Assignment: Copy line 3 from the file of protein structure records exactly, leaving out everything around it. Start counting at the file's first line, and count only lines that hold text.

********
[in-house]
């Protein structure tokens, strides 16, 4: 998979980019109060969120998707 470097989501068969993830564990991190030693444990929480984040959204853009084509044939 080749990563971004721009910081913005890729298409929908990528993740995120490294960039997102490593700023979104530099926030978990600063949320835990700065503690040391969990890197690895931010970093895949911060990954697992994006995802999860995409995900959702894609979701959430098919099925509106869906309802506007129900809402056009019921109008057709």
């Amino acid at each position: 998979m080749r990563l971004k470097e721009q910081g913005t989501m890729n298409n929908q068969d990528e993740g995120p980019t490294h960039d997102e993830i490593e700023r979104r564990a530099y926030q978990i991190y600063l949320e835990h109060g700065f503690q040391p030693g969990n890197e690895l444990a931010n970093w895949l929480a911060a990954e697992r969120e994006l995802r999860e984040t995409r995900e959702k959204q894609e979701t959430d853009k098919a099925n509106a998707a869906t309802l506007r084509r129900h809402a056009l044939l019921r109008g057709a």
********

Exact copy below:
């Amino acid at each position: 998979m080749r990563l971004k470097e721009q910081g913005t989501m890729n298409n929908q068969d990528e993740g995120p980019t490294h960039d997102e993830i490593e700023r979104r564990a530099y926030q978990i991190y600063l949320e835990h109060g700065f503690q040391p030693g969990n890197e690895l444990a931010n970093w895949l929480a911060a990954e697992r969120e994006l995802r999860e984040t995409r995900e959702k959204q894609e979701t959430d853009k098919a099925n509106a998707a869906t309802l506007r084509r129900h809402a056009l044939l019921r109008g057709a």